ssDNA kit (Invitrogen). The concentration of AuNPs was measured by UV−vis spectroscopy and inductively coupled plasma atomic emission spectroscopy (ICP-AES). On average, 540 copies of DNA oligonucleotides were linked to each nanoparticle. The size and zeta potential of pre- and postfunctionalized AuNPs were measured using a Zetasizer Nano ZS90 (Malvern). ICP-AES. AuNPs (10 μL) were added to aqua regia solution (500 μL), and the mixture was incubated overnight at room temperature. After digestion, the total volume was brought to 5 mL and the samples were analyzed using an Agilent Technologies 700 series ICP-AES instrument. A wide calibration curve (0−3 mg/mL) for Au3+ ions was obtained, with three absorbance peaks (λAu = 242.794, 267.594, and 208.207 nm; λAr = 737.212 nm). Agarose Gel Electrophoresis. Gel electrophoresis was carried out on agarose gels (0.7%), using sodium boric acid buﬀer (pH 8.5), for 80 min at 70 V. AuNP samples (10 μL; 1.17 × 1012 particles/mL) containing glycerol (25%) were loaded into each well. A band with clearly reduced electrophoretic mobility was observed for the DNA−AuNP probes (Figure S1) compared with the AuNPs without immobilized oligonucleotides, conﬁrming successful oligonucleotide conjugation (Figure S2A). Preparation of MMPs Conjugated with DNA Oligonucleotides. The biotinylated DNA oligonucleotide stock was conjugated to streptavidin-coated MMPs following the manufacturer’s instructions. Brieﬂy, the MMPs (10 mg/mL) were washed three times in RNase-free hybridization buﬀer (HB; 100 mM Tris−HCl pH 7.4 and 0.1% Tween 20) to remove the preservative storage buﬀer. Next, they were suspended in RNase-free buﬀer and incubated at a ﬁnal concentration of 5 mg/mL with a 2 mM solution of oligonucleotides for 30 min at room temperature. Finally, the obtained MMP−DNA oligonucleotide complex was washed three times with RNase-free buﬀer to remove the unbound DNA strands. To conﬁrm successful conjugation of the oligonucleotides on the MMP surface, the MMP−DNA oligonucleotide complex was further characterized with a Zetasizer Nano ZS90 (Malvern) (Figure S2B). The binding capacity of the MMPs was estimated through DNA quantiﬁcation using a Quant-iT OliGreen ssDNA kit (Invitrogen). Brieﬂy, the immobilized DNA molecules were released from the MMPs following the manufacturer’s instructions (2 min at 90 °C in 10 mM EDTA, pH 8.2, with 95% formamide) and quantiﬁed through ﬂuorescence measurements after MMP removal. Transmission Electron Microscopy (TEM). The sample solution (10 μL) was deposited onto a copper grid for 10 min, after which the excess solution was removed with a ﬁlter paper. Imaging was performed using a JEOL 1200 microscope (TEM, JEOL; Peabody) operated at an acceleration voltage of 200 kV (Figures S1A,B and S4). Probe Preparation. The miRNA probe was prepared by mixing sequences 1 and 2 at a ﬁnal ratio of 1:0.95 (stock concentration 1 μM) in a total volume of 100 μL. The mixture was heated at 95 °C for 10 min and slowly cooled to 4 °C (0.1 °C/s). RNase Protection Assay. An RNase protection assay was performed by incubating the probe (10 μL) in a stock solution with 100 nM miRNA in 1× NEB buﬀer (10 mM Tris−HCl, pH 7.9; 100 mM KCl; 10 mM MgCl2; and 0.1 mg/mL bovine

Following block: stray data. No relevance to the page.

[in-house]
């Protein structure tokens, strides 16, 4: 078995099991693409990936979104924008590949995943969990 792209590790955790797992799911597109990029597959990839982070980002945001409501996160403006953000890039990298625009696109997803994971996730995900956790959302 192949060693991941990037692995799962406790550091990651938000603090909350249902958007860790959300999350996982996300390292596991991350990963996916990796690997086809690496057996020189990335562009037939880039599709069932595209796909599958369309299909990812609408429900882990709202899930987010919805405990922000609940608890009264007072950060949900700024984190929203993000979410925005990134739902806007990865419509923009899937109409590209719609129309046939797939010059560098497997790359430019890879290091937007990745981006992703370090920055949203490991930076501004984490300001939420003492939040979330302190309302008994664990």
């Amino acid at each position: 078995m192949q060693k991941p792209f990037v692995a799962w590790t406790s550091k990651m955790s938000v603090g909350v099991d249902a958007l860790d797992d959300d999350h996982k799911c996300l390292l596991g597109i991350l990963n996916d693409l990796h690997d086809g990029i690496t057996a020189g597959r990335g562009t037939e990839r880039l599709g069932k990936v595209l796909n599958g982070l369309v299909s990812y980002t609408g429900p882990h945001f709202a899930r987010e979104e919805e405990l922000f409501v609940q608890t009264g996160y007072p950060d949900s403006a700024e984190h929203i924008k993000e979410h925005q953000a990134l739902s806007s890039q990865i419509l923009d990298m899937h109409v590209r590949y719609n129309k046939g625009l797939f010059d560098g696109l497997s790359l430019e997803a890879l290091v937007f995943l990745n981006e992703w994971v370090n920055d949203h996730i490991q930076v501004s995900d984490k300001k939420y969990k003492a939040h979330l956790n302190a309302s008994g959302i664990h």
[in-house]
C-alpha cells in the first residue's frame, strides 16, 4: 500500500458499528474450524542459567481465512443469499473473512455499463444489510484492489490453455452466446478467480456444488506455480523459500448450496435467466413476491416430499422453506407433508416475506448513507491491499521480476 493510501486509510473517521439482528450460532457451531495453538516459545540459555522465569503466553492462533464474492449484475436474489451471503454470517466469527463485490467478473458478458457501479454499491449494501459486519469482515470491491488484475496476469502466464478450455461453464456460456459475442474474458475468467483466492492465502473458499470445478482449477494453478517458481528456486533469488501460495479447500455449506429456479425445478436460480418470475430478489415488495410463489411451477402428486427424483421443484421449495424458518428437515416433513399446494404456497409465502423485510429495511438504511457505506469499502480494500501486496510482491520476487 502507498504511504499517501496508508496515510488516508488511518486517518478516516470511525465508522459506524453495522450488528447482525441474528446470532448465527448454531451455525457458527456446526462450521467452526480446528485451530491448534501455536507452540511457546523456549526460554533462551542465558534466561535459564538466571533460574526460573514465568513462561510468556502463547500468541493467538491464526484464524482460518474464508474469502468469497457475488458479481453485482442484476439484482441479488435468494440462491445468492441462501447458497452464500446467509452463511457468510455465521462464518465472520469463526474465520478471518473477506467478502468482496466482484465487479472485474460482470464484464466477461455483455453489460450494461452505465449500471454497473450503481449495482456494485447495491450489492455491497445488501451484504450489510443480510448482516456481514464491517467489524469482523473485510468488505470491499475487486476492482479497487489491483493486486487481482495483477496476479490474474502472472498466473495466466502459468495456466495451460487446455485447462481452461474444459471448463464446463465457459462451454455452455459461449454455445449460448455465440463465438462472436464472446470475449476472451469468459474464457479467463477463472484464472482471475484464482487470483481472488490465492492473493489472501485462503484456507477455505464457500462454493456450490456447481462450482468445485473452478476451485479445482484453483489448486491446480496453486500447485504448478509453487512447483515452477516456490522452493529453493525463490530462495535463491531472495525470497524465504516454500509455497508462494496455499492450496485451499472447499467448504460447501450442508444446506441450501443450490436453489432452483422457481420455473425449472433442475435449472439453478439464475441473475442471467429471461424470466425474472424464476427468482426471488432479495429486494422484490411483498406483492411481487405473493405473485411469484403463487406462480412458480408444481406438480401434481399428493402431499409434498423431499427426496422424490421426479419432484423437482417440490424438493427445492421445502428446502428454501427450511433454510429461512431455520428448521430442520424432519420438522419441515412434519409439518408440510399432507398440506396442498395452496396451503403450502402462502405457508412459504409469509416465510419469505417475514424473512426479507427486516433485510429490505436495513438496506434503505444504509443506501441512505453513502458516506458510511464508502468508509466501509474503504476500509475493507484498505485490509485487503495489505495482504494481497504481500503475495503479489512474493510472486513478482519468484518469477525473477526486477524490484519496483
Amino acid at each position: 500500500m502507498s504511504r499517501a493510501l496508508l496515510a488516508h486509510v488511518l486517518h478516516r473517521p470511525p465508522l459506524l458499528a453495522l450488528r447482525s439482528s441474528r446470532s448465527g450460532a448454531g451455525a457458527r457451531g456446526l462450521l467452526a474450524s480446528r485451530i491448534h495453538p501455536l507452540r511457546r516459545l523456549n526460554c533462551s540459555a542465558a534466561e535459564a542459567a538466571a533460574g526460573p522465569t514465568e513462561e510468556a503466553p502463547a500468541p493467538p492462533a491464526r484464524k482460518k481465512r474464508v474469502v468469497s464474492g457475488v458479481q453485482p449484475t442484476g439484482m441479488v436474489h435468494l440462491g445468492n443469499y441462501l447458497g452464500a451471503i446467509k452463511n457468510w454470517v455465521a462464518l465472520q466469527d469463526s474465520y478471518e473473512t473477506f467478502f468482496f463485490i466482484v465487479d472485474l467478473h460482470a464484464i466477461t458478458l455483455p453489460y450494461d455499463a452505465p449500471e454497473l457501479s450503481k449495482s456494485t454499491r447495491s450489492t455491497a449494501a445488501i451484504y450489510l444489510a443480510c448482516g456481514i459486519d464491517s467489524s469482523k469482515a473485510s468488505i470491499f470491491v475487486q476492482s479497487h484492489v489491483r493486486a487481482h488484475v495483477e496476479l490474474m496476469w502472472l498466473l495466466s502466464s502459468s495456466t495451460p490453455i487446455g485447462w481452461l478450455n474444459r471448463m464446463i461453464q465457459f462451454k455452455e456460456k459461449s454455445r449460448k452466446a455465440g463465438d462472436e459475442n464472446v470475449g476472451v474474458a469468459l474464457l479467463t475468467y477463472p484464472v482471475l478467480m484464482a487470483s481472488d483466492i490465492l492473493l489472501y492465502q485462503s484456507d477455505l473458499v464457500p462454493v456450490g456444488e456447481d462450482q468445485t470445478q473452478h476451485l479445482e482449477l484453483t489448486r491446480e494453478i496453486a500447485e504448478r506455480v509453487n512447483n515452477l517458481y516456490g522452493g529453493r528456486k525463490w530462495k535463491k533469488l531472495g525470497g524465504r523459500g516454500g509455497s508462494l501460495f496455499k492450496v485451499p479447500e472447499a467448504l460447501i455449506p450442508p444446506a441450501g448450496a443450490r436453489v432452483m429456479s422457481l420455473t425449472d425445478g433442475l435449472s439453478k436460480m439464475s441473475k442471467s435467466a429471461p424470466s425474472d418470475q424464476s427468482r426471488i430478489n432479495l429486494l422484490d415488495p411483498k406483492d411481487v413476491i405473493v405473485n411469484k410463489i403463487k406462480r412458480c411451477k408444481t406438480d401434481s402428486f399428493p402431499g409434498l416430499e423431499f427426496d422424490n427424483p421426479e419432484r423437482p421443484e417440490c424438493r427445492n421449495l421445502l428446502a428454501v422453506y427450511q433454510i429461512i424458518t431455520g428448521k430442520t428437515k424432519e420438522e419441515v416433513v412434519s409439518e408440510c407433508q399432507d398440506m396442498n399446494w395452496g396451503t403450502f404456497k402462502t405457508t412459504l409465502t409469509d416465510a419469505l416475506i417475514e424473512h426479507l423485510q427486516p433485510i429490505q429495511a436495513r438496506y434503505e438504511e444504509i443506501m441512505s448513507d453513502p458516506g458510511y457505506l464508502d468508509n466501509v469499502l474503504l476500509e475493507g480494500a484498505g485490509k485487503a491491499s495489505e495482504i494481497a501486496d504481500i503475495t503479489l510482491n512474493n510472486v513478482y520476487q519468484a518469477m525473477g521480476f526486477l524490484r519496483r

Table 1. Oligonucleotide Sequences Used in This Worka
In sequence 1, the probe sequence is underlined. Single-base mutations are shown in red.
DOI: 10.1021/acsomega.6b00109 ACS Omega 2016, 1, 448−455
distribution, with an average diameter of ∼40 nm. Successful conjugation of thiolated oligonucleotides was conﬁrmed by an agarose gel retardation assay (Figure S2A). After NEAR optimization (Figure S3), the detection limit of the colorimetric assay was determined using various concentrations of miR-10b (100 aM−100 fM) (Figure 2). Notably,